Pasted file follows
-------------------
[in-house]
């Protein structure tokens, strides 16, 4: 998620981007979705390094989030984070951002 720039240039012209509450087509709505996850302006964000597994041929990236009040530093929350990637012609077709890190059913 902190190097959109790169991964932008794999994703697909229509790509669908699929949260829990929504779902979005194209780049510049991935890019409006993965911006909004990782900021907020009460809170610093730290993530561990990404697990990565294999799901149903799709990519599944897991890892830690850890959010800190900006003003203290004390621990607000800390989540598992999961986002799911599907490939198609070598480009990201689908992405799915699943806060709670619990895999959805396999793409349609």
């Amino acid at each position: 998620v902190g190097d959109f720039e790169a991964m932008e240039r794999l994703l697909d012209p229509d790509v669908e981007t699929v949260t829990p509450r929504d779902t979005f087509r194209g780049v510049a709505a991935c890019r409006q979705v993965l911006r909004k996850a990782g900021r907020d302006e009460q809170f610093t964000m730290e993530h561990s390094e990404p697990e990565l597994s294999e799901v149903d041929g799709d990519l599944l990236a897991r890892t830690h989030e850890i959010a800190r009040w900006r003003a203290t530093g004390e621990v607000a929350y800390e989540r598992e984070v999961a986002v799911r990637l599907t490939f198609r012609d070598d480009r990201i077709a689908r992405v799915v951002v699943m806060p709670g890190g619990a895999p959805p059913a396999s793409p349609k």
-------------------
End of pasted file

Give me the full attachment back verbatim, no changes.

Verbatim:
[in-house]
């Protein structure tokens, strides 16, 4: 998620981007979705390094989030984070951002 720039240039012209509450087509709505996850302006964000597994041929990236009040530093929350990637012609077709890190059913 902190190097959109790169991964932008794999994703697909229509790509669908699929949260829990929504779902979005194209780049510049991935890019409006993965911006909004990782900021907020009460809170610093730290993530561990990404697990990565294999799901149903799709990519599944897991890892830690850890959010800190900006003003203290004390621990607000800390989540598992999961986002799911599907490939198609070598480009990201689908992405799915699943806060709670619990895999959805396999793409349609």
């Amino acid at each position: 998620v902190g190097d959109f720039e790169a991964m932008e240039r794999l994703l697909d012209p229509d790509v669908e981007t699929v949260t829990p509450r929504d779902t979005f087509r194209g780049v510049a709505a991935c890019r409006q979705v993965l911006r909004k996850a990782g900021r907020d302006e009460q809170f610093t964000m730290e993530h561990s390094e990404p697990e990565l597994s294999e799901v149903d041929g799709d990519l599944l990236a897991r890892t830690h989030e850890i959010a800190r009040w900006r003003a203290t530093g004390e621990v607000a929350y800390e989540r598992e984070v999961a986002v799911r990637l599907t490939f198609r012609d070598d480009r990201i077709a689908r992405v799915v951002v699943m806060p709670g890190g619990a895999p959805p059913a396999s793409p349609k």